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A design reset (part I)

๐ŸŒˆ Abstract

The article discusses the importance of design resets for software products, particularly when a product has evolved significantly over time. It highlights the concept of "design debt" and the need to address it through major redesigns every 2-3 years. The article also emphasizes the importance of having the CEO and leadership team behind the redesign project, as well as the strategy of starting with a "concept" design to get buy-in before transitioning to the actual implementation.

๐Ÿ™‹ Q&A

[01] A design reset (part I)

1. Why are redesigns important for software products?

  • Software design is not timeless, and products often accumulate "design debt" over time as they evolve and add new features
  • This design debt needs to be addressed through major redesigns every 2-3 years to maintain an excellent product experience
  • Waiting too long to address design debt can lead to a negative user perception and open up opportunities for competitors

2. What are the challenges in executing a redesign project?

  • It's difficult to make a redesign a priority, as there is no clear ROI
  • Redesigns can negatively impact metrics in the short term, leading to resistance from teams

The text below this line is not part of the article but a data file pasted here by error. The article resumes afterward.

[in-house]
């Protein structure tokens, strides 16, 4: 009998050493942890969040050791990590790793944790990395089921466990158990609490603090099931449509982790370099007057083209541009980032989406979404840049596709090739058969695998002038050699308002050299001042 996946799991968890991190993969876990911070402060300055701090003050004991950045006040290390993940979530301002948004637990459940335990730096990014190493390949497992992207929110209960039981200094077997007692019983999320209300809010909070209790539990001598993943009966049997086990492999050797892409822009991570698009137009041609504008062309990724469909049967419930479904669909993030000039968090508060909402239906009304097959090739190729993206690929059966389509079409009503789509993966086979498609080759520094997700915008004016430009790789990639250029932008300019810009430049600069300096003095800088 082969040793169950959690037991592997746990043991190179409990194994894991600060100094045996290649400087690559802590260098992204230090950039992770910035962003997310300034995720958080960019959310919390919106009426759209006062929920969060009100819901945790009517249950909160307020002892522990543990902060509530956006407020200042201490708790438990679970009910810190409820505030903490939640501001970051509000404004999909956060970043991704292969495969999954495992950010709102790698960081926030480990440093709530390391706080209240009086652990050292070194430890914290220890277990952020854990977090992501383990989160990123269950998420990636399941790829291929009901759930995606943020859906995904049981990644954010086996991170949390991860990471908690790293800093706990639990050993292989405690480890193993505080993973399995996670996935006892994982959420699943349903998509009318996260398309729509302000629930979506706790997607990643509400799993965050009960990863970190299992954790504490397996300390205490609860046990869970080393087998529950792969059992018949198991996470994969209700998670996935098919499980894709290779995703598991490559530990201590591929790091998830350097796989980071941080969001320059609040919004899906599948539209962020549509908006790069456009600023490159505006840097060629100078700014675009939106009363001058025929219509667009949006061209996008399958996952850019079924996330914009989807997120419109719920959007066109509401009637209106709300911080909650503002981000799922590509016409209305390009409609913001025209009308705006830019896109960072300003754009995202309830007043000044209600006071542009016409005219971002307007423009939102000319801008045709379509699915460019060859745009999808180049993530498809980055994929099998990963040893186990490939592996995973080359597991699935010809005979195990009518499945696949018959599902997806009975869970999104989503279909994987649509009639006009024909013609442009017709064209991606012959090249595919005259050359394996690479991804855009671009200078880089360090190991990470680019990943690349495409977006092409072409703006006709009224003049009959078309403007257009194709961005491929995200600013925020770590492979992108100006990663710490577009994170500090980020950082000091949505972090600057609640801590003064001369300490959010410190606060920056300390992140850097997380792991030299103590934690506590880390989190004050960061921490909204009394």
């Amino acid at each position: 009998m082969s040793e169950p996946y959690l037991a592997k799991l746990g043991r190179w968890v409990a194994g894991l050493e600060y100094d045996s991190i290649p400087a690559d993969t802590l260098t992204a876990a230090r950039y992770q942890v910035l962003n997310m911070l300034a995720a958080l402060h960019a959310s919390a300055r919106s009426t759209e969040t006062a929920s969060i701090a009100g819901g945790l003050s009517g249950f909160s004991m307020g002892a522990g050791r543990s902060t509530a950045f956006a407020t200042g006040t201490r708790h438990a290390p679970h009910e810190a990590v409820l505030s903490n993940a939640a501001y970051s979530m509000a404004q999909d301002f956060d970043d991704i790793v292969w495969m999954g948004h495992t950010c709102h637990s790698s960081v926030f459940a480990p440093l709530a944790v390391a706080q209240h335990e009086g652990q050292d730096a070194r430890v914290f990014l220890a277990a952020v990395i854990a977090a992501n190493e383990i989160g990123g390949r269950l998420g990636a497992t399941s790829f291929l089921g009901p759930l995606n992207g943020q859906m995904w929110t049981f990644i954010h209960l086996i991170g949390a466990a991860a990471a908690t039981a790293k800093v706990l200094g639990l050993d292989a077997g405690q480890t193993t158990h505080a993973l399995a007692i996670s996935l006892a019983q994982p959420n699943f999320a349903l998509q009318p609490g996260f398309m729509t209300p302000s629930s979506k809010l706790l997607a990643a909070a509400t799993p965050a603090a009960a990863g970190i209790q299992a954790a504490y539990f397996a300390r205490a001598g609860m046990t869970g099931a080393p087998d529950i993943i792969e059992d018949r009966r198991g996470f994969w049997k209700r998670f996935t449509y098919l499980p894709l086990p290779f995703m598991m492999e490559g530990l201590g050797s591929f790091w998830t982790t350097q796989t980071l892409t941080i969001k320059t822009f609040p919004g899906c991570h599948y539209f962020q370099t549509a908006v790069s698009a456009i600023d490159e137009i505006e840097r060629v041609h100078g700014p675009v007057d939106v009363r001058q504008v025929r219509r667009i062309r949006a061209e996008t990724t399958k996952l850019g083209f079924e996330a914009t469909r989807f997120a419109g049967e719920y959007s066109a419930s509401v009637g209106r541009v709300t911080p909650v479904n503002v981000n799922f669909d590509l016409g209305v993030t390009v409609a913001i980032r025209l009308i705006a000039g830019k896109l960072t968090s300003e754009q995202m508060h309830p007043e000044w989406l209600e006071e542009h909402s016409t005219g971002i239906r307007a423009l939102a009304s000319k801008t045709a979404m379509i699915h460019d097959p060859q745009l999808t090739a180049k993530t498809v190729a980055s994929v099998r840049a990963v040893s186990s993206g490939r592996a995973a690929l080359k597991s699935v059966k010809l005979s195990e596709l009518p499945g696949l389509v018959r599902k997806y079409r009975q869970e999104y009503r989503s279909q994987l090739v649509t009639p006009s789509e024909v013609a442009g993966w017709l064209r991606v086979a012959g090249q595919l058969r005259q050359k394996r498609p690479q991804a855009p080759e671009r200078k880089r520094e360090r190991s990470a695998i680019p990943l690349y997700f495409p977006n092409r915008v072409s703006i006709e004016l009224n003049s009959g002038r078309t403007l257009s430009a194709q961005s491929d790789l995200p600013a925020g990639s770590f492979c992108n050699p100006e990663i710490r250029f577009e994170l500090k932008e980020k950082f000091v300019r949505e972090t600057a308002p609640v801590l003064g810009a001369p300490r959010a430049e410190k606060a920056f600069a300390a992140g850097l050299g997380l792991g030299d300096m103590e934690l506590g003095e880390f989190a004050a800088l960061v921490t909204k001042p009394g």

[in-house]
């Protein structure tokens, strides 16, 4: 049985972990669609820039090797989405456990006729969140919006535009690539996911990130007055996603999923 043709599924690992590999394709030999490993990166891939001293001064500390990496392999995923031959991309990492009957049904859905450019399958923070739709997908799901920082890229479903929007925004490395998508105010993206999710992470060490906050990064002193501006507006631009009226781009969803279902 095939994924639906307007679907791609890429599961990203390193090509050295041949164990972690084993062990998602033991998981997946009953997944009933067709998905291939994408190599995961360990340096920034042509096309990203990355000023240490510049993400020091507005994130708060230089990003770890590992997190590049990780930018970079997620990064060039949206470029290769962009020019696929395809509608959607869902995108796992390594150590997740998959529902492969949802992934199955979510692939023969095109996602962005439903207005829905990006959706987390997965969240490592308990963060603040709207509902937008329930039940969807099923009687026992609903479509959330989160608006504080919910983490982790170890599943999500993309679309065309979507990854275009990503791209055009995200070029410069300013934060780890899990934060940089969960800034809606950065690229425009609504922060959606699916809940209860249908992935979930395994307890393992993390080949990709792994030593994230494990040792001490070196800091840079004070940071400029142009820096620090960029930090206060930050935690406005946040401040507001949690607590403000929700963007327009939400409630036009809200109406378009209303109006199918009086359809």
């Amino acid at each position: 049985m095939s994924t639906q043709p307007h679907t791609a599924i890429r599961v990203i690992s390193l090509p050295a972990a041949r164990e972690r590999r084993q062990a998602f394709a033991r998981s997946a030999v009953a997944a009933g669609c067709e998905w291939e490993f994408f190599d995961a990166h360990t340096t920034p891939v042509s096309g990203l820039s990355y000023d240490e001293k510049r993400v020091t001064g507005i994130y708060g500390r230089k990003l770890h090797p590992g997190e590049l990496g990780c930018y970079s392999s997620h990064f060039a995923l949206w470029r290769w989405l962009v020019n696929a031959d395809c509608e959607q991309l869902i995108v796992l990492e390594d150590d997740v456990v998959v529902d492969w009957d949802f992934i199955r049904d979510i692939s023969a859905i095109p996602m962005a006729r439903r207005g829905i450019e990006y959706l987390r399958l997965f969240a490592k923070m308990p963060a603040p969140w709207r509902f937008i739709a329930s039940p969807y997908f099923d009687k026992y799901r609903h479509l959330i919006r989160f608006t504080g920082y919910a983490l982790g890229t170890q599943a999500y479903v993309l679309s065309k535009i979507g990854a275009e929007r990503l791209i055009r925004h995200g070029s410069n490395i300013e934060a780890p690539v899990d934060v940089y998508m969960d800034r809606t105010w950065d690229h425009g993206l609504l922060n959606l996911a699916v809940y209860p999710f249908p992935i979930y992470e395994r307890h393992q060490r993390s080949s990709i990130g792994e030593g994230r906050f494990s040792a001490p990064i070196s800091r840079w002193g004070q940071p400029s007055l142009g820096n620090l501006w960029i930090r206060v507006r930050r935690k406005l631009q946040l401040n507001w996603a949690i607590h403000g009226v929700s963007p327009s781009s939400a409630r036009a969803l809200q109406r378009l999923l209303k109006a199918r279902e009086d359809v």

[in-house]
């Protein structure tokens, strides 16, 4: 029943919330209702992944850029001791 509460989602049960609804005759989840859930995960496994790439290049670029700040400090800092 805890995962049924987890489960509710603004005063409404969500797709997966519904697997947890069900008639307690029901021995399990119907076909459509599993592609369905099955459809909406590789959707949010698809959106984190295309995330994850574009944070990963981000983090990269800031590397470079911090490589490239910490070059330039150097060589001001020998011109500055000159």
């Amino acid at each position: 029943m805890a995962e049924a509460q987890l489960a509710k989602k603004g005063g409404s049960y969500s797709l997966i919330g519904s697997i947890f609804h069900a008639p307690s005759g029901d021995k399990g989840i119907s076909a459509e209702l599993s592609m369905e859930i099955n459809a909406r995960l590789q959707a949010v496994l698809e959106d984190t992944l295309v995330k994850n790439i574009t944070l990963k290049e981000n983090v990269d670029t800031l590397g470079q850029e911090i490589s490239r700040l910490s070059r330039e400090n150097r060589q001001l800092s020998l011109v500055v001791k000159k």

• It's hard to convince everyone around the table to support the redesign

3. How can the CEO and leadership team help with a redesign project?

  • The CEO's support is critical to provide the necessary air cover and ensure the project is taken seriously
  • Tying the redesign to a larger company shift or directional change can help justify the project and get leadership involvement
  • Leadership can provide valuable input on the company's future direction to guide the redesign

[02] From concept to yes

1. How do you get started with a design reset project?

  • Start with a standalone team to explore a "concept" design, which is bolder and less constrained by practicality
  • Presenting the design as a "concept" makes it less likely to be attacked, and allows it to become more familiar and easier to say "yes" to over time
  • Eventually, the concept needs to become a real, implementable design

2. How did Linear approach the transition from concept to implementation?

  • The article mentions that Linear will cover this in Part II of the series, but does not provide details in this part.
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